My Kind of Country

Country music from a fan's point of view since 2008

Single Review: T. Graham Brown – ‘I Tell It Like It Used To Be’

tgb“I Tell It Like It Used To Be” was T. Graham Brown’s breakthrough single and the title track of his debut album, which is out of print and therefore, was unavailable for us to review. Written by Ron Hellard, Michael Garvin and Bucky Jones, it was the follow-up single to “Drowning In Memories”, which barely cracked the Top 40 in early 1985. “I Tell It Like It Used To Be” outperformed its predecessor by a mile, peaking at #7 and establishing T. Graham Brown as a new artist to watch.

The record’s intro is reminiscent of a Billy Sherrill countrypolitan record of the 1970s, but once the song gets underway, there is very little about it that is country. The verses are a mixture of rockabilly and 50’s doo-wap and Brown’s soulful vocal performance accompanied by a saxophone, adds a touch of R&B as well. This is particularly true on the chorus, during which the narrator admits that when asked, he doesn’t tell people that he and his ex have broken up and instead leads them to believe that things still are as they once were. It’s a very catchy tune that sticks in the listener’s head. It’s that earworm quality that allowed the record to buck the trend and land in the Top 10 at a time when country music was obsessed with rediscovering its roots. It’s also evidence that country radio programmers of the day had some appreciation for diversity — something that is sorely missing today.

T. Graham Brown’s reign at the top of the charts was very brief, but “I Tell It LIke It Used To Be” was the first of a string of Top 10 hits, including three #1s, that continued until 1988. It is available for download as a single and also as part of hits compilations, but be sure that you are getting the original version and not a re-recording.

Grade: A

2 responses to “Single Review: T. Graham Brown – ‘I Tell It Like It Used To Be’

  1. Paul W Dennis January 5, 2015 at 6:46 am

    I have a vinyl copy of the album, which reached #15 on the album charts. Four top ten singles were released from it. Below is the list of songs plus the chart position of the four singles:

    Say When
    Don’t Go To Strangers (#1)
    Rock It Billy
    She’s Mine
    I Wish That I Could Hurt That Way Again (#3)
    I Tell It Like It Used To Be (#7)
    You’re Trying Too Hard
    Hell And High Water (#1)
    Don’t Make A Liar Out Of Me
    Is There Anything I Can Do

    The four singles were each outstanding as was the album, recorded in Muscle Shoals, Alabama giving it a tougher sound than typically produced in Nashville. Producer Bud Logan, had been one of Jim Reeves’ Blue Boys and proved his versatility with this album. For its time it was a very different album than most of the fare from Nashville,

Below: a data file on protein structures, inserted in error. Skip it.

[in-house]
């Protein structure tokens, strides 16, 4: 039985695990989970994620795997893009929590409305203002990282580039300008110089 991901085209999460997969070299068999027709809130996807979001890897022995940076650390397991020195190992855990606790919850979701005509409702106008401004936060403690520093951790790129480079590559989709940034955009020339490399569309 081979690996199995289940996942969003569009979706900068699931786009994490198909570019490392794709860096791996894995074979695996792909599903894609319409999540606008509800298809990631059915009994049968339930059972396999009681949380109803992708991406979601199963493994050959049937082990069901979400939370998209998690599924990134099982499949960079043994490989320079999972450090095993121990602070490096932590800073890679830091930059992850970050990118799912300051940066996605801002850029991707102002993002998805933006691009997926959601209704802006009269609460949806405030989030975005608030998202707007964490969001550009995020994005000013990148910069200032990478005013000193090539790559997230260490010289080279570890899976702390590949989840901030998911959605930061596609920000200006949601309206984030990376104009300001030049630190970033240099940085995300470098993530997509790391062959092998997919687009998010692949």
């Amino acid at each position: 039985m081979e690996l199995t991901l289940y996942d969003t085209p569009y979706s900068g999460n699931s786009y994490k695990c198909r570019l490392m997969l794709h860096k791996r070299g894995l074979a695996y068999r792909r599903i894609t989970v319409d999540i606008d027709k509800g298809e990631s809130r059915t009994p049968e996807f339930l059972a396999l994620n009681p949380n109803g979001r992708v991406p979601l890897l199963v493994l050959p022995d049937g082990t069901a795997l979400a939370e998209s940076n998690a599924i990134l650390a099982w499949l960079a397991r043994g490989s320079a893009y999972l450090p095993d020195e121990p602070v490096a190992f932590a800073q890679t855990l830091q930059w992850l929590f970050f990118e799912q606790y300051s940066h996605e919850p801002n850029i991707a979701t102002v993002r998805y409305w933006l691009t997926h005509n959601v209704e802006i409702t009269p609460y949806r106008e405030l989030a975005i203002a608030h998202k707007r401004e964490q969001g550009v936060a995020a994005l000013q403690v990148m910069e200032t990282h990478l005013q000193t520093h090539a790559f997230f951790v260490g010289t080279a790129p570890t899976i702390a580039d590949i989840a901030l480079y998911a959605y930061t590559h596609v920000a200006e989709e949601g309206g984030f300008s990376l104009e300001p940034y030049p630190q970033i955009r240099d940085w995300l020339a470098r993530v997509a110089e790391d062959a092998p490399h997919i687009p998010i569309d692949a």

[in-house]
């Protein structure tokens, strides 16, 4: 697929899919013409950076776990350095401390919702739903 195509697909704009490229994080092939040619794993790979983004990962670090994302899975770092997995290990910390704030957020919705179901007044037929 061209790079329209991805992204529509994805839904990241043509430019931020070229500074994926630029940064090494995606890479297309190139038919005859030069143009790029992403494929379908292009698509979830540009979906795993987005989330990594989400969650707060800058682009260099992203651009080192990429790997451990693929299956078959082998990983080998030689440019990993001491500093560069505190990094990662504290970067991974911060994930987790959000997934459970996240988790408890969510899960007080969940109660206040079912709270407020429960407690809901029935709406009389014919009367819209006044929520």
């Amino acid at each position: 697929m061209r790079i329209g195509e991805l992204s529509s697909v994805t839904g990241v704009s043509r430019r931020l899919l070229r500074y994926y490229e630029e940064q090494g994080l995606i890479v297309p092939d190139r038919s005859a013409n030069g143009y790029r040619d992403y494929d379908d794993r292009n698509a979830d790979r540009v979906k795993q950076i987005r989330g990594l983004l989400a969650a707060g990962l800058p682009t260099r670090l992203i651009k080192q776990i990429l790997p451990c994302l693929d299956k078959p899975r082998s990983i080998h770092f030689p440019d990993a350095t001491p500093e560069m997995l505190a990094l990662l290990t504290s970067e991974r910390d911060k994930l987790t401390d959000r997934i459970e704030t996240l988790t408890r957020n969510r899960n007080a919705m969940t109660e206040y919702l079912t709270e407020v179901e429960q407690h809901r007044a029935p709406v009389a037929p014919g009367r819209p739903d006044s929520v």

T Graham co-wrote two of the songs on the album, “Hell and High Water” and You’re Trying Too Hard”: Most of the album’s songs were written by Nashville songsmiths but only the title track has a steel guitar on it whereas three of the tracks feature horns. Really, the whole album has a strong R&B vibe to it and may have helped conditioned Nashville for Leroy Parnell to have some success in the upcoming years. In addition to the four singles, “Say When” also received some airplay in my area and would have made a decent single

    In terms of the success of the singles, this album would be the high water mark of TGB’s career. I’d give the album 4.5 stars

  2. luckyoldsun January 5, 2015 at 7:58 pm

    I have this album as well as the follow-ups “Brilliant Conversationalist” and “Come As You Were” on CD. I seem to recall that I bought them all on Amazon in the early 2000s–possibly used–for a few bucks each. Looking at the labels and inserts, these appear to all be the original pressings from the ’80s. I didn’t know they’re rarities. I can probably upload them and e-mail them to you if you need them.
    I used to think of Travis Tritt as a “better” T. Graham Brown. “Help Me Hold On” sounded like a record that T. Graham should have wished he had made. But off of what they’ve each done since being bounced from the majors, I might rate T. the better artist!

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